Christmas is a marker in time. The lovely Mr Hunt always used to feel it took him by surprise, and that used to fray my nerves because it happens every year. I’m a planner and gifts are sorted by October and menus by the start of December. This year I had all the veggies pealed, cut and frozen ready to go, the turkey boned and stuffed and a salmon filleted and skinned a week clear because I was terrified of being ill and not being able to properly host my guests.
And I still had guests, despite lockdown, because my three carers/au pairs need hosting and the children need feeding with the specific things they will eat. There is no muddling through here.
It was a strange tipping point this year, with none of the children having large plastic toys. Clothes and personal grooming products took centre stage with the usual showstopper from their aunt, which we never try to beat. The low-key nature of the preparation was relaxing: their cousins being similar age, I had very little to buy as they had all reached the age where money and personal choice are key. But others went even more low key, and when it came to it, there was not a single present for me under the tree.
Strangely, this felt ok. I thought I would miss the days when appreciation from others came in the form of gifts. But we have spent a long time working on recognising each other’s love languages, and actually, this was just a reflection that gifts are not a love language I am receptive towards.
The things that were important to me were honoured. Mr Hunt shows me his love by getting on board with the planning, despite this not being his natural style. We shared food, which to me is crucial. We made time to incorporate lots of the religious bits of Christmas that are really important to me, including gathering the household in the garden to sing carols at the top of our voices (in a well-ventilated way). The tender respect of all the traditions that are important to me and their significance in my life was very special.
Of course, Christmas was adapted this year. But then, for families, I think it is every year. We never stay the same. Relationships start and end, friends become geographically distant, and children grow. The mythical perfect Christmas has never existed, but our memories will tidy up the difficult parts and distil it to the best gifts, the best party, the best company.
This year my parents, living less than a mile away, may as well have been on the moon. My sister, 250 yrds away, likewise someone I can wave at from 8ft, when what I want to do is touch her. There are always crisis though. In 2008, with a new baby, the lovely Mr Hunt nearly died of swine flu and spent the lead up to Christmas in intensive care with pneumonia. In 2011, we left our third child at the crematorium and went straight to our eldest’s nativity play. In 2015, we were waiting between the charging and court appearance of our children’s attacker. Being apart from people because we love them is a walk in the park comparatively.
Courage is to take what you have and create as many of those happy, shiny memories as you can. The ones which sustain you going forward. It’s minimising the bare spaces, noting them and making emotional room for them, but focusing on what is there. I can’t imagine how hard that must be for people facing their first Christmas alone, as every adaption I’ve needed to make has seen family standing with me.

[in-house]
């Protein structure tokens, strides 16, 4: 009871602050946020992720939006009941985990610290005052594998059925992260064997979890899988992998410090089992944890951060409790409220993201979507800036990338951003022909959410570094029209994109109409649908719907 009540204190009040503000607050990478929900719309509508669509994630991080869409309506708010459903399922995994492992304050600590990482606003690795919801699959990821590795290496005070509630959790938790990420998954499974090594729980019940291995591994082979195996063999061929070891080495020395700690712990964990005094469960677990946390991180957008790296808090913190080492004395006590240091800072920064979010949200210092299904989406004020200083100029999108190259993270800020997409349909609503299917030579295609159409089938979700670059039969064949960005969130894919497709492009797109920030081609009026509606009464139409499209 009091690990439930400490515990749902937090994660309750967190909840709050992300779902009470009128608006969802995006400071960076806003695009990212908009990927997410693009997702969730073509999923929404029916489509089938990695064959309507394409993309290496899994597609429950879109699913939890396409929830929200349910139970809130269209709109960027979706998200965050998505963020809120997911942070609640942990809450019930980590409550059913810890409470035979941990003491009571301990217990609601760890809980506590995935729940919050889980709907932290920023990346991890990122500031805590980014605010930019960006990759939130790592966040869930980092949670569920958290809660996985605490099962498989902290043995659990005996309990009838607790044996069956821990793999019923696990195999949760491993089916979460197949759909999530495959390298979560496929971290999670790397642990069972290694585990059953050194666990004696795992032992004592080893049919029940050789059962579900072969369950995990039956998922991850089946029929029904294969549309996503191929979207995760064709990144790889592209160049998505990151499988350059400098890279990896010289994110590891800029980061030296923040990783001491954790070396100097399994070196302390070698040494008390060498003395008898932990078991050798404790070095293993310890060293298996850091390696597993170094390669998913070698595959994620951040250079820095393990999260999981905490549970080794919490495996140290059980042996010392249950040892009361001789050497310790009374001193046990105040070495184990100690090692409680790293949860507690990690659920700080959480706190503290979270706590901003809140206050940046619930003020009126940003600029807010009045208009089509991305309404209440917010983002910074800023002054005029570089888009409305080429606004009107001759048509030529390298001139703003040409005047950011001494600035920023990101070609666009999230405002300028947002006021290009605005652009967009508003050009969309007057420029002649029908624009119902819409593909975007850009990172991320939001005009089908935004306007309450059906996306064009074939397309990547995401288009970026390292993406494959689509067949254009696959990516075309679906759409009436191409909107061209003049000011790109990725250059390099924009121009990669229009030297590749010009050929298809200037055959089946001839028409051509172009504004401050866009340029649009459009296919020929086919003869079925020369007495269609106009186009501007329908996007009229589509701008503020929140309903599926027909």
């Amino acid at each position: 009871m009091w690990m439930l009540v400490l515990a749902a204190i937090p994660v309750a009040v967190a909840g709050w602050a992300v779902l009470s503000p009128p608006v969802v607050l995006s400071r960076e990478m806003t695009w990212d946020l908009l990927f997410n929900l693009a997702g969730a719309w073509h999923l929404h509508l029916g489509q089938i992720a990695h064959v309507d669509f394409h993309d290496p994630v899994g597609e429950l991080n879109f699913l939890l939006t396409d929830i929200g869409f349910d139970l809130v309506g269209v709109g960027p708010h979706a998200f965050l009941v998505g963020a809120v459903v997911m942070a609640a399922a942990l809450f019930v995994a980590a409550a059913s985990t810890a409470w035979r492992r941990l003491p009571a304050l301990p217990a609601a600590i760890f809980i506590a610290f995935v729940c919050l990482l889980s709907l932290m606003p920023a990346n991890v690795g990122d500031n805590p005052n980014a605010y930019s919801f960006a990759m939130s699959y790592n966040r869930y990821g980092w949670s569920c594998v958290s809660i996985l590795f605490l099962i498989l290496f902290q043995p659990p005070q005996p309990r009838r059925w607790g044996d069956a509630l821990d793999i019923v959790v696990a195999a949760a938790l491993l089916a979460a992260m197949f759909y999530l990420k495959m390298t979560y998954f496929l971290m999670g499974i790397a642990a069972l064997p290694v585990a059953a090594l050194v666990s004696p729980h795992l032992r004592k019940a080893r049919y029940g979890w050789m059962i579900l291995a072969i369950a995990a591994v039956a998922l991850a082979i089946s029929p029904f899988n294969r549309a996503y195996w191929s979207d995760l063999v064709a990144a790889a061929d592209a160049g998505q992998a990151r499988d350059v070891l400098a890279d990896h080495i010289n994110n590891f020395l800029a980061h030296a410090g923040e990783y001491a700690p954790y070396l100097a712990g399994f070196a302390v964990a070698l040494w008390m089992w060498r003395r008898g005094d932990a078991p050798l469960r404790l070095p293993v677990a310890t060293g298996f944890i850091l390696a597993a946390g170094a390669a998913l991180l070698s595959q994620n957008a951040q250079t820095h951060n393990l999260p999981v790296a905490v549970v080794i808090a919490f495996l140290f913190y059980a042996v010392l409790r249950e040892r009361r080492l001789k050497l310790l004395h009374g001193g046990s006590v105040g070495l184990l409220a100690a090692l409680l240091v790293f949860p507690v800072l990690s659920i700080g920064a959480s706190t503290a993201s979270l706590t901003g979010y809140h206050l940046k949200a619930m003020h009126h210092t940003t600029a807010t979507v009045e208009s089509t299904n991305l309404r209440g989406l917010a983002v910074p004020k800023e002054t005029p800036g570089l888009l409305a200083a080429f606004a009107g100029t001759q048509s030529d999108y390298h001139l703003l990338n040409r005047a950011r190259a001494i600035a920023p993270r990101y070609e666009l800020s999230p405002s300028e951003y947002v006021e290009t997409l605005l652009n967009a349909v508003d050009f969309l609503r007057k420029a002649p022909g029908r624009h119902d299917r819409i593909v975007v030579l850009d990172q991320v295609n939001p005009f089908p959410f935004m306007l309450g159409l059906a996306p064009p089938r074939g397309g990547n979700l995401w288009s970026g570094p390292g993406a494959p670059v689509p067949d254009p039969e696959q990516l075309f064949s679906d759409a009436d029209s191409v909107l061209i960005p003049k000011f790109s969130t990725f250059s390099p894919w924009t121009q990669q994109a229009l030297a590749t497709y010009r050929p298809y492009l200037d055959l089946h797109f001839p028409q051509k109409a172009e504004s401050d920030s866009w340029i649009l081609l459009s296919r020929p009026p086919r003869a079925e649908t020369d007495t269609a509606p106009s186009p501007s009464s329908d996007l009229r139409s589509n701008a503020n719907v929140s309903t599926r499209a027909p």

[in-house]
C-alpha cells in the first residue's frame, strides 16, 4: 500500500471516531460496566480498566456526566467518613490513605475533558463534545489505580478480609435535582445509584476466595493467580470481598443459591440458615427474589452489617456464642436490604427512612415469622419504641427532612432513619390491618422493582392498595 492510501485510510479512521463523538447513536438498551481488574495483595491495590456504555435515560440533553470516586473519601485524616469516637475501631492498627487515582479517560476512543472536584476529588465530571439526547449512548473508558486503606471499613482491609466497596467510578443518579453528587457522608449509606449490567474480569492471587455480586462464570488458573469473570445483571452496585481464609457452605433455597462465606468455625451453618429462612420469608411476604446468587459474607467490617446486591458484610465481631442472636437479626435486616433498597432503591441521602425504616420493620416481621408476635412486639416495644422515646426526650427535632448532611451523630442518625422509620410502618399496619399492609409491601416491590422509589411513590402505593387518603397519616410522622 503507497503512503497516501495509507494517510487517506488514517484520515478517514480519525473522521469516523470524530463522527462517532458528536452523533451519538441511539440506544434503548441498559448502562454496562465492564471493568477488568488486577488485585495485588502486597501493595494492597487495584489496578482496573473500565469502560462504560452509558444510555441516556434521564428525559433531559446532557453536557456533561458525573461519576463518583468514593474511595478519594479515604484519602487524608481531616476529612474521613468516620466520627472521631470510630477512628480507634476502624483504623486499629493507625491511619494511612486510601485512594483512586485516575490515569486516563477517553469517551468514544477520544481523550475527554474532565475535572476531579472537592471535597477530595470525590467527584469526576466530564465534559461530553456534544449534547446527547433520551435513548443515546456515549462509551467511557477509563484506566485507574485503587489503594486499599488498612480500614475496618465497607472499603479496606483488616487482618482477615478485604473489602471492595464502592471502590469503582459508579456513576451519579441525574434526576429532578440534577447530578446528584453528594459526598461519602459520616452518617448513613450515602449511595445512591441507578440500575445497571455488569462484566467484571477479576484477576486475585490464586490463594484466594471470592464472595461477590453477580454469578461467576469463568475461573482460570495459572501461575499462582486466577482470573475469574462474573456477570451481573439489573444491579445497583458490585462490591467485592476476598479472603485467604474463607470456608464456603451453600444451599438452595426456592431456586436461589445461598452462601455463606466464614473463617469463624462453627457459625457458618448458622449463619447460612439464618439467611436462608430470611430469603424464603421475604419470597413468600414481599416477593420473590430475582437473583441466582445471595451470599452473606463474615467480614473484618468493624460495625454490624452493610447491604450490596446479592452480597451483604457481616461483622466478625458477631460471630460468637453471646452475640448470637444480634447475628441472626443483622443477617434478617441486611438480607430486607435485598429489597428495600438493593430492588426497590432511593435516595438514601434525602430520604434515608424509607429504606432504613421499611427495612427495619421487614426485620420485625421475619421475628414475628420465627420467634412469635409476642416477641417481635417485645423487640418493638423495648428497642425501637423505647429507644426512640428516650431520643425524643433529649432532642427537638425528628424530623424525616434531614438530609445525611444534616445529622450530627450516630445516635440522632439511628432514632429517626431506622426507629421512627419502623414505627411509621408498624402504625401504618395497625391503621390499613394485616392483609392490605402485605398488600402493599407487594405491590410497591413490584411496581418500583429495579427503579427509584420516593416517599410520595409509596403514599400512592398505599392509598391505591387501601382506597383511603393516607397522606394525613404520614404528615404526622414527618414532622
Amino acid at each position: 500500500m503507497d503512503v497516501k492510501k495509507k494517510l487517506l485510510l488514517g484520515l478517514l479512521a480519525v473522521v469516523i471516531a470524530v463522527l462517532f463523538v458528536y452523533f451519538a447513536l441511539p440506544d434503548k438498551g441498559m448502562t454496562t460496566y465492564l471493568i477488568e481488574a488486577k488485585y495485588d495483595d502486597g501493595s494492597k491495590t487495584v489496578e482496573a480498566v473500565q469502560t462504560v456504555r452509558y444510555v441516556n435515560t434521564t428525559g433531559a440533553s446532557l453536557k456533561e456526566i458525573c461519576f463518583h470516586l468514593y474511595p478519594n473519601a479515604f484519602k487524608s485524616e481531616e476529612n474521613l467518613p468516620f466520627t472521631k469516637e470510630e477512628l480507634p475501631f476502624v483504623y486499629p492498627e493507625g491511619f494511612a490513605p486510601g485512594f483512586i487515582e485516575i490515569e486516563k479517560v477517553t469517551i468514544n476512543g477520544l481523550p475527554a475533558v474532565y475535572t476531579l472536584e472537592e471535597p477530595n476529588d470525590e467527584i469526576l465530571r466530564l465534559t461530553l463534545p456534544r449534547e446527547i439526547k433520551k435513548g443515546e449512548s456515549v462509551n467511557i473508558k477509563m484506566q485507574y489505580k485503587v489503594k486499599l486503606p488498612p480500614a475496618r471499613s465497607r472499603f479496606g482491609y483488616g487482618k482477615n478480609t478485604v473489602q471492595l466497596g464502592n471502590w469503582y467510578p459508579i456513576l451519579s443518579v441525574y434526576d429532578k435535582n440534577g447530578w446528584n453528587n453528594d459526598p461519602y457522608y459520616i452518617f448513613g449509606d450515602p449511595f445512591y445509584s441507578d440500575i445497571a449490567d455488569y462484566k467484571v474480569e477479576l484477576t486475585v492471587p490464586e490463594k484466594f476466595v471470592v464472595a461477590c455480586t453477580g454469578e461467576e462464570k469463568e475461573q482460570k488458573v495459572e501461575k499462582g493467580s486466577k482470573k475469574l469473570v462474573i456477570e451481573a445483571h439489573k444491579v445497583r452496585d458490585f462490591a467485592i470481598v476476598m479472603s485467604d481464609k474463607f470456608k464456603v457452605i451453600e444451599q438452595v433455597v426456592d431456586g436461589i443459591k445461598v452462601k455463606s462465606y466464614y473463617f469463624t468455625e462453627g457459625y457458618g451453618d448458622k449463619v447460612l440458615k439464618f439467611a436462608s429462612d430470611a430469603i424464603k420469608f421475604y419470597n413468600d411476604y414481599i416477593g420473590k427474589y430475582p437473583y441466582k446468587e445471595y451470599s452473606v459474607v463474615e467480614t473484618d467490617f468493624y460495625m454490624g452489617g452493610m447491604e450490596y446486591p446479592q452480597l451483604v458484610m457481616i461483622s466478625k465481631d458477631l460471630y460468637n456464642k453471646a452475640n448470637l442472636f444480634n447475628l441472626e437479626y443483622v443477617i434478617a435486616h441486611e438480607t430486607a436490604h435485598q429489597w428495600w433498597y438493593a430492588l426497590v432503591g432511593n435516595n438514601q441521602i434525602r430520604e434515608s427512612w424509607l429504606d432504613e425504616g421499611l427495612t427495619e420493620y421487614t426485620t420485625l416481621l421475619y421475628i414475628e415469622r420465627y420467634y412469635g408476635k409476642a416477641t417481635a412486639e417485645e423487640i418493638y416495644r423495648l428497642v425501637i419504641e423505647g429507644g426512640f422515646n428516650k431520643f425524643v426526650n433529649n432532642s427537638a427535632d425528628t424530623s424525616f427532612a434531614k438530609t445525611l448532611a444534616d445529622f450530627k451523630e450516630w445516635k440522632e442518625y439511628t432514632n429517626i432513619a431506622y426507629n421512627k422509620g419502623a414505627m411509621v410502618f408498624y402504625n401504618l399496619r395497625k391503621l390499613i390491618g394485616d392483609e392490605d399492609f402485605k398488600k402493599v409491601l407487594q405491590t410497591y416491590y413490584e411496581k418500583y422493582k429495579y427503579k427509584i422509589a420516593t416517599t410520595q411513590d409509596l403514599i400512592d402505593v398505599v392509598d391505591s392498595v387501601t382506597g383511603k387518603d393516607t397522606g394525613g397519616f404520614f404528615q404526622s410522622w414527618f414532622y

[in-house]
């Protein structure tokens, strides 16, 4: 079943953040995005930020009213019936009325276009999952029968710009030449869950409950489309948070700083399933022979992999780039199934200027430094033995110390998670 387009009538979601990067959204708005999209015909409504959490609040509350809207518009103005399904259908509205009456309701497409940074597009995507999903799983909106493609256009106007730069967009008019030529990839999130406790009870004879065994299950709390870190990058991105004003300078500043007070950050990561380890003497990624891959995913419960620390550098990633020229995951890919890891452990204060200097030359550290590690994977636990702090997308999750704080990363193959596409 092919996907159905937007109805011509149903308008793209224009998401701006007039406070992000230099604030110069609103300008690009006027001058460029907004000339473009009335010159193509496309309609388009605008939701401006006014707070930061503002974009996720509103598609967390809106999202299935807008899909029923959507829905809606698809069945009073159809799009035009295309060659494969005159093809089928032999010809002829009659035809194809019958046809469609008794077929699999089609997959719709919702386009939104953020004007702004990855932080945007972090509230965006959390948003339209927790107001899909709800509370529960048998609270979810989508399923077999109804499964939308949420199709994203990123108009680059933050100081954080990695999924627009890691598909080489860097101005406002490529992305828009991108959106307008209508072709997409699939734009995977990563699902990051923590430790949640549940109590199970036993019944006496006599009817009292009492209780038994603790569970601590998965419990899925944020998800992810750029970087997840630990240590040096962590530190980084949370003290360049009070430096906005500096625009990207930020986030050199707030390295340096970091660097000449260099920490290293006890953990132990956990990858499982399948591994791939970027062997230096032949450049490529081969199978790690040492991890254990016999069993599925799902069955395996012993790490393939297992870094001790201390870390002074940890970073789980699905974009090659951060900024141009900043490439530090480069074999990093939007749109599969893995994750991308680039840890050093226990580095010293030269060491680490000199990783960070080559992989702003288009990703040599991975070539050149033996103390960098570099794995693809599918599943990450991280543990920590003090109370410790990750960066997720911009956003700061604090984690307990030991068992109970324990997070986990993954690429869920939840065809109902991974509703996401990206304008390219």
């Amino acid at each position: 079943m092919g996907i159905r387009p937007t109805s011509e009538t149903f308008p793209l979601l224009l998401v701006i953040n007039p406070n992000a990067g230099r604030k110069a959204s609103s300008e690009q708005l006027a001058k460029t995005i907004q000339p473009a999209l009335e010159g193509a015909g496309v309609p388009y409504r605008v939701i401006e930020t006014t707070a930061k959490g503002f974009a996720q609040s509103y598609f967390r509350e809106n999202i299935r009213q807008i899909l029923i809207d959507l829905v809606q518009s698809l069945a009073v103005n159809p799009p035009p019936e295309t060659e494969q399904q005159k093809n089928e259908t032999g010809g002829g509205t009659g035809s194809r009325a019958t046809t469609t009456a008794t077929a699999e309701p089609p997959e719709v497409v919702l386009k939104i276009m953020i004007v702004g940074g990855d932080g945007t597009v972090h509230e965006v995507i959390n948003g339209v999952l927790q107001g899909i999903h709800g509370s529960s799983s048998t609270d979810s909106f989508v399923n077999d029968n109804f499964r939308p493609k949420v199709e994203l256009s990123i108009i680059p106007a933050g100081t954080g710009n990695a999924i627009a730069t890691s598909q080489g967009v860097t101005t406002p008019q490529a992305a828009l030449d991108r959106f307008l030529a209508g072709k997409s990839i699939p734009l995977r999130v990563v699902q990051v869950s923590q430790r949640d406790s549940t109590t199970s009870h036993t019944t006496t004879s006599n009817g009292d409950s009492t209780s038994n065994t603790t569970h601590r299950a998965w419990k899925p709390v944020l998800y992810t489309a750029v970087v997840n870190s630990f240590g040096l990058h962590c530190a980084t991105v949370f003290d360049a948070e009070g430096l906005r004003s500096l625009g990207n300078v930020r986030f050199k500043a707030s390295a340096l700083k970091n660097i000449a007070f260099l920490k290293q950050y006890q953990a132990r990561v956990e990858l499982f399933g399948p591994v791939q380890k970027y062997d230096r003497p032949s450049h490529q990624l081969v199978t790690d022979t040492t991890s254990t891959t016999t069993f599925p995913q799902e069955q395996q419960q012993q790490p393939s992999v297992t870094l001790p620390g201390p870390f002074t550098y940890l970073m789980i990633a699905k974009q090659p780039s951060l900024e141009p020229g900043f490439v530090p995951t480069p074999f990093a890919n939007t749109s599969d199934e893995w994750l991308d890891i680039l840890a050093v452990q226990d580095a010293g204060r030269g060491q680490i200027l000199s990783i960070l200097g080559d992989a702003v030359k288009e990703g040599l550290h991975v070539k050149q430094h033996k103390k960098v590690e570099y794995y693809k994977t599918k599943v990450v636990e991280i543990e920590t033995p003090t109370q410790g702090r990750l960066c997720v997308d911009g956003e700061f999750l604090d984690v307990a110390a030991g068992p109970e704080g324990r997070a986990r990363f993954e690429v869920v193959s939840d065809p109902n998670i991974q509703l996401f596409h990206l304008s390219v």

It is also courageous to make your Christmas/ winter solstice / Hannukah unique to your own needs and those of the people you love. I am religious and like my Christmas focussed that way, which can be very out of step with my peers. But the lights that cover my home are far more focussed on driving out the winter darkness as we reach the turning point of the year. Christmas this year has been about incorporating the traditions and needs of my guests from France and Spain. Innovation rather than hanging on to the things we can’t have has been important, kept us focussed and sane. It was easier for the grandparents to all join us via videocall than it is for us to focus on only the set who are visiting. Our Tapas lunch is amazing, but its flexibility is designed to make sure there is something on the table each child will eat and enjoy and that will never be a roast dinner.
Hope is something I have learnt a lot about through learning to parent. Without getting political, some people seem to think hope is a moon-shot. Aim for the stars and wait to see if all the pieces come together. Like promising the best toy when there is neither money for it nor availability and disappointing with what is delivered.
Hope needs to be grounded in reality. Hope is the top end of a realistic plan.
It is not I lack optimism, but I am not good with uncertainty. I’m a long hauler. I’d rather a downplayed, slow burn relationship than the promises in “Last Christmas”.
Christmas is just a day, an anniversary and public marker we (broadly) societally share, but you always need to look back with tenderness, face today with courage and aim for the top end of what is possible, with kindness and consideration to yourself and others if this can’t be achieved.